Tuning the HFDL Network

A general Description of the HFDL Network

The first implementations of the Aircraft Communications Addressing and Reporting System (ACARS) saw deployment in the middle 1980s. ACARS greatly shrunk the gap between aircraft, flight crews, maintenance, and dispatch personnel. Instead of relying on phone patches on congested and scratchy voice radio circuits, messaging became something more akin to modern day text messaging. The original messages were limited to departure and arrival times, weather, and limited performance data.

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Digital messaging between parties concerned with flight operations have since become more voluminous and sophisticated. Modern aircraft can automatically make routine engine performance observations, check systems status, note the present geographic position and weather, then downlink it all to the operator\'s maintenance and dispatch facilities. As we have recently seen with the loss of Air France 447, the ACARS / HFDL system dutifully reported a string of malfunctions before going inoperative.

Air traffic control is increasingly a user of data downlinked by aircraft, and not only uses Mode S transponder data, but also position reports and other items essential in the "Future Air Navigation System."

VHF ACARS has a limited range, and is not available over remote areas such as polar regions and over oceans. That is where High Frequency Data Link protocol becomes vital to long range aircraft operators. HFDL is defined in ARINC specification 635-3, and it is operated by ARINC as GLOBALink service through a worldwide network of HF stations. HFDL is actually a blanket term to describe signals of similar format and purpose:

  1. Transmissions on HF are in USB on a sub carrier of 1440 Hz with a symbol speed of 1800 baud.
  2. Modulation is 2-PSK, 4-PSK or 8-PSK with effective bit rates of 300, 600, 1200 or 1800 bits/sec.
  3. Several ground stations provide global network coverage and system status updates.

On board the aircraft, a pilot simply sets one of the HF radios to "DATA" after takeoff, and the HFDL seamlessly integrated into the flight management system.

The ACARS will use HF or VHF depending on what is available. The HF part of the system is usually taken out of "DATA" mode before landing to prevent inadvertent RF exposure to ground personnel, since the system will start to tune around and seek a connection to the network as HF conditions change.

HFDL signals are present whenever the HF bands are open, and are actually more robust than voice transmissions. The author has often gotten solid copy of HFDL transmissions while finding voice from the same geographic area to be a struggle. Even when conditions are marginal, a scan of the current HFDL frequencies will often yield readable data. With a suitable computer controlled radio, the HFDL nets can be followed up and down the spectrum with the diurnal cycle of the ionosphere.


Software for receiving High Frequency Data Links:


The following software may be used for reception of HFDL signals, and depending on the package, may enable automatic tuning of the various frequencies used by the network. One only needs to connect the receiver to the computer soundcard line or microphone input. For the more sophisticated control functions, the proper USB, ethernet, or parallel cables must be used between the computer and radio.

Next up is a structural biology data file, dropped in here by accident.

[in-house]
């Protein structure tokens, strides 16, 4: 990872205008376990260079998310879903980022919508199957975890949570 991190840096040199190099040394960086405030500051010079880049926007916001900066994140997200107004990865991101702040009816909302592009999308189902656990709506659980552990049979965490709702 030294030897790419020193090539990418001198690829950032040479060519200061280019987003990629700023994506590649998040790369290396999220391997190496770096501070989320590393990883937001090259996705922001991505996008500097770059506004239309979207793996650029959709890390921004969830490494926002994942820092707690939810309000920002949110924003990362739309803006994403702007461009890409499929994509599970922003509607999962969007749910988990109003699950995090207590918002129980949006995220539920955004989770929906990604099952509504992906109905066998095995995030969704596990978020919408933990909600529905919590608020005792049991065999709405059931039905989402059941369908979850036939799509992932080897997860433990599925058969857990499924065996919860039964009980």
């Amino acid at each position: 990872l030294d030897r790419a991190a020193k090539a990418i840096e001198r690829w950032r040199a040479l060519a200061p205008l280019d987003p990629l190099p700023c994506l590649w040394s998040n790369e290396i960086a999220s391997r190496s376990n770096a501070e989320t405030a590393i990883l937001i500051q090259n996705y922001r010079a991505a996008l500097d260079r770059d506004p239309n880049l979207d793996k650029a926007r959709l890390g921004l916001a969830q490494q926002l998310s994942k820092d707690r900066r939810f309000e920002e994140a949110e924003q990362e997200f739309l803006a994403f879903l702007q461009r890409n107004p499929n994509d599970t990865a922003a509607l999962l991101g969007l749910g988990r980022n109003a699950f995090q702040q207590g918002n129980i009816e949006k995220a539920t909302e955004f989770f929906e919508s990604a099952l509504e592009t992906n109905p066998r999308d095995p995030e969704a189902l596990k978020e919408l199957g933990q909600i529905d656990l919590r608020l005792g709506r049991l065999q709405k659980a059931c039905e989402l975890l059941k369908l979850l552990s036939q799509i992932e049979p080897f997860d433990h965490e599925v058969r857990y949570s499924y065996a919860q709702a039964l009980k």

Software which can receive HFDL signals:

  1. PC-HFDL - Version 2.01 written by Charles Brain G4GUO.
  2. PC-HFDL - Version 1.01 (free) written by Charles Brain G4GUO.
  3. HOKA Software

Note: PC-HFDL is by far the most popular decoding software, but the system tables must be updated to reflect the current network configuration. Users are advised to do a Google Search for the latest"pchfdl.dat" and "pchfdl.txt" files. There is plenty of configuration information on the internet for the software. PC-HFDL also works well in virtual machines and in Linux (under WINE). Other software is much less well supported.

Table 34 of the ARINC HFDL System

Node ID Xmtr Name 1 2 3 4 5 6 7 8 9 10 11 12 13 14 15 16 17 18 19 20
01 San Francisco CA 21934 17919 13276 11327 10081 8927 6559 5508 4672 2947
02 Molokai, HI 21937 21928 17934 17919 13324 13312 13276 11348 11312 10081 8936 8912 6565 6559 5514 5463 4687 3434 3019 2947
03 Reykjavik, ISL 17985 15025 11184 8977 6712 5720 3900 3116
04 Riverhead, NY 21934 21931 17952 17934 17919 13276 11387 11354 11315 10027 8912 8885 8831 6661 6652 6646 5652 5523 3428 3410
05 Auckland, NZL 21949 17916 13351 11327 10084 8921 6535 5583 3404 3016
06 Hat Yai, THA 21949 17928 13270 10066 8825 6535 5655 4687 3470
07 Shannon, IRL 11384 10081 8942 8843 6532 5547 3455 2998
08 Johannesburg, AFS 21949 13321 8834 4681 3016
09 Barrow, AK 21937 21928 17934 17919 11354 10093 10027 8936 8927 6646 5544 5538 5529 4687 4654 3497 3007 2992 2944
11 Albrook PAN 21940 17901 10063 6589 5589 2902
13 Santa Cruz, BOL 21997 21988 21973 21946 17916 13315 11318 8957 6628 4660 3467 2983
14 Krasnoyarsk, RUS 21990 17912 13321 10087 8886 6596 5622 4679 2905 2878
15 Al Muharraq, BHR 21982 17967 13354 11312 10075 8885 5544 2986
16 Agana, GUM 17919 13312 11306 11288 8927 6652 5451
17 Telde, Gran Canaria, CNR 21955 17928 13303 11348 8948 6529 5589 2905


For the most up-to-date support, see the Yahoo! HFDL Forum.

As this is being written, the author is in Asia, using a Web controlled software defined radio located in the Netherlands to monitor North Atlantic HFDL traffic in the 10 MHz aero band. The digital audio is being piped directly to PC-HFDL, and the data is squeaky clean. That is mighty slick listening!





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